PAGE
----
Remember that day in the first grade when your teacher asks what you're going to be when you grow up? My burning desire at age six was to be The Batman. While the lifestyle of a billionaire playboy was appealing, it didn't seem like a viable career option without access to a cool costume and a batcave. So I went with my second choice. Because I had no clue how to spell paleontologist, I wrote down "dinosaur picker." Not as scientific or as elegant, but God knows I could spell it.
My childhood was spent in a small Colorado town where my family lived in a house on King Street. No, the street wasn't named after me, but I told everyone it was. I like to think the other kids bought the story until about middle school. I'm sure that experience marks the beginning of my delusion of grandeur. You'll find that's a common—maybe necessary—trait among authors.
As a kid, it was never my dream to be a novelist. I had no interest in writing for the public beyond scrawling stuff on the stalls inside a Garnet Mesa Elementary bathroom. I was a painfully shy kid at school. I had a couple of good friends, but many times I would create stories in my head to fill the social void. I had a big imagination and, strange as it sounds, I regarded it as one of my closest friends. I've enjoyed a productive collaboration with my imagination through the years, even though it still strikes back at me from time to time with some damning nightmares. My imagination has been doing that going back to childhood night terrors, but I'm cool with it now, for the most part, even though it bewilders my wife (let's just say my dreams are interactive, especially the scary ones. You can find a little more detail about this in the Q&A section).
I even had a name for my imagination, inspired during a brisk summer night when I was maybe ten. My family was camping in the San Juan Mountains of southwest Colorado. I was walking a darkened wilderness trail with my father when we passed another campsite. Beneath a canopy of trees, a small group gathered around a blazing fire. At one end, a teenager was standing on a log, waving his hands as he told a ghost story. I wanted to stop and listen as we passed, but a more persuasive part of my mind wanted to return to our camp. No longer able to hear the story as we walked, I glanced back at the fire's glow cast high on surrounding Aspen and Spruce trees. Maybe it was my first small glimpse at the power of imagination and storytelling. I started thinking about my imagination as a Dark Forest that I could visit whenever I wanted to escape the world. It's the reason I gave that name to my blog.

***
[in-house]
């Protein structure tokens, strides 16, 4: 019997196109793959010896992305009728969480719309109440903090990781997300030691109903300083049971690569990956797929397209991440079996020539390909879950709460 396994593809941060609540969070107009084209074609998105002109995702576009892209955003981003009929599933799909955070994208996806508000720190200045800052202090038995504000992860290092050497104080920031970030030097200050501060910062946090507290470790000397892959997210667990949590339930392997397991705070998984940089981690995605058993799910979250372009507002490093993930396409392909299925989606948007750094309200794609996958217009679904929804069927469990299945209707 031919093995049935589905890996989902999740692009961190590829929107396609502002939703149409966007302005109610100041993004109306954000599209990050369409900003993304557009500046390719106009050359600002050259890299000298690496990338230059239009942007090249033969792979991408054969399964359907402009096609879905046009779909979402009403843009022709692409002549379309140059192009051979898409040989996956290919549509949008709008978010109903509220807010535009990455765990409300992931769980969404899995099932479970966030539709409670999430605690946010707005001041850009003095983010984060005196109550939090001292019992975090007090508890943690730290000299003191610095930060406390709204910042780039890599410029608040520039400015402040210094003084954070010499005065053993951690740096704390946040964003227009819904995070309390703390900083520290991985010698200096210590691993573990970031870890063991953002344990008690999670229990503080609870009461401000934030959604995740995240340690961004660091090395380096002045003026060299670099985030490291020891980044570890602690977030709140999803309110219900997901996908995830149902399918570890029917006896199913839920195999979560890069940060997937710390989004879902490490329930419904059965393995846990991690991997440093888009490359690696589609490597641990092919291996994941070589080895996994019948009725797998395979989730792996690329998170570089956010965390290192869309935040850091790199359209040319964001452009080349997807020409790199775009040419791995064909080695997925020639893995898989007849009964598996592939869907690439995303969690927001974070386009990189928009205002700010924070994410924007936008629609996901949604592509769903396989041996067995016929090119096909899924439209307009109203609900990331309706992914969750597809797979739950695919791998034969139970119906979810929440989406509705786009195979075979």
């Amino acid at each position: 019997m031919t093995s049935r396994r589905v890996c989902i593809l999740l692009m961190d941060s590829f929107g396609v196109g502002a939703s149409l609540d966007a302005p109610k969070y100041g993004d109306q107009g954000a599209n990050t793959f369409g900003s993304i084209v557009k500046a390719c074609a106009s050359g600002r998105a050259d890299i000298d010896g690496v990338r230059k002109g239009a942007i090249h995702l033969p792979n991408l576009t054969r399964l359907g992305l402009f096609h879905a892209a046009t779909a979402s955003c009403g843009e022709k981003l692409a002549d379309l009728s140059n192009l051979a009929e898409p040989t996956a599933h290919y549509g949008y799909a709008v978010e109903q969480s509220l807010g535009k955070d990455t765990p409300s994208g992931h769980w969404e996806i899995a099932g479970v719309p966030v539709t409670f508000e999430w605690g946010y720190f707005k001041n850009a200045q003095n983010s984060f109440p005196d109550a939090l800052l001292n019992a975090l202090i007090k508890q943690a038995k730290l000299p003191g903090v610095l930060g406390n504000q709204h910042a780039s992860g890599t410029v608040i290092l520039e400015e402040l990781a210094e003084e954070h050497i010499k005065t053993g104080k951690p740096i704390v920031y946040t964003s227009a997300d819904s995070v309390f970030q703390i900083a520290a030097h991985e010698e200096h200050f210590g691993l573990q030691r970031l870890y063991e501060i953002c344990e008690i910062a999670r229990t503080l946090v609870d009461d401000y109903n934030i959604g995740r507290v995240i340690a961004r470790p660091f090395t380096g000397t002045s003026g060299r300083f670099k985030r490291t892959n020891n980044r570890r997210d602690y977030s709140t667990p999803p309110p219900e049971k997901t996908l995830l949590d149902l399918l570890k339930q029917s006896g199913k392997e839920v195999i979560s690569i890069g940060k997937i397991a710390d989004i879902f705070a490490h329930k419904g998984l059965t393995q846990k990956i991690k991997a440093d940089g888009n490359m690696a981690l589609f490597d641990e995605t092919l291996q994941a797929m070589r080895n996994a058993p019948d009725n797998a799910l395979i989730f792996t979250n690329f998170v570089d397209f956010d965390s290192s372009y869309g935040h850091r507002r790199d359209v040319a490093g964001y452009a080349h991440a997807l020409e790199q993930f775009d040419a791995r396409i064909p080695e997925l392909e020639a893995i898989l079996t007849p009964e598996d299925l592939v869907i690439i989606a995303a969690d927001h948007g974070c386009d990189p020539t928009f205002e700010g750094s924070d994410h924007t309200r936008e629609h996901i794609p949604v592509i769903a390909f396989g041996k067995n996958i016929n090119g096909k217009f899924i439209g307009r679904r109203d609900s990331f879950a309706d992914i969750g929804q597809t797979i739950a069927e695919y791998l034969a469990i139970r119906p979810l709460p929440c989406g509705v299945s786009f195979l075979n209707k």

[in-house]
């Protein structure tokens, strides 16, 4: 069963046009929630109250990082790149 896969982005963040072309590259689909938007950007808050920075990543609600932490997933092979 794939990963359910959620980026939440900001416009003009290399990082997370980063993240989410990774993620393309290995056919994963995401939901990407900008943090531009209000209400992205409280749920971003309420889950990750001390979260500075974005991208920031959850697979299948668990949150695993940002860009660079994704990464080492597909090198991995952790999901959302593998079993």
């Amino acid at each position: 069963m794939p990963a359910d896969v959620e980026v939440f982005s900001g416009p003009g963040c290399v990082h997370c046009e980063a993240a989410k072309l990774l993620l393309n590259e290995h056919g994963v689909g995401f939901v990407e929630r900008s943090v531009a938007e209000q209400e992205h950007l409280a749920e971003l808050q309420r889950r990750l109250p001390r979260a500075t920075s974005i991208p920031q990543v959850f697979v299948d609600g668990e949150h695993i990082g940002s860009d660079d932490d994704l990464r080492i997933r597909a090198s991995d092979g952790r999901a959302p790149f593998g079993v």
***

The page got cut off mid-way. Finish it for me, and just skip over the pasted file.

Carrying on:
I met my soulmate in high school. Cheri Thompson was a petite brunette with dazzling blue eyes and more than a hint of mystery. After an awkward first date, we talked during a second date for more than four hours. I was hooked. Yeah, we married at a young age—Cheri was nineteen and I was twenty—but I love her now more than I did on our rain-swept wedding day.
After flirting with a career as an artist, I discovered psychology during my freshman year of college. It changed my life. Cheri and I both earned bachelor's degrees in psychology before moving right on to grad school. One month after my twenty-fourth birthday, I was offered the chance to teach a course on the History of Psychology while I was still a grad student. I hadn't seriously considered a career as a professor, but I discovered a real passion for teaching. Yeah, I was scared beyond belief during those early lectures, but I hung in there until I felt comfortable in a university classroom. The best part was interacting with my students and I seriously think I've learned more from them than they ever learned from me. More than a few became close friends.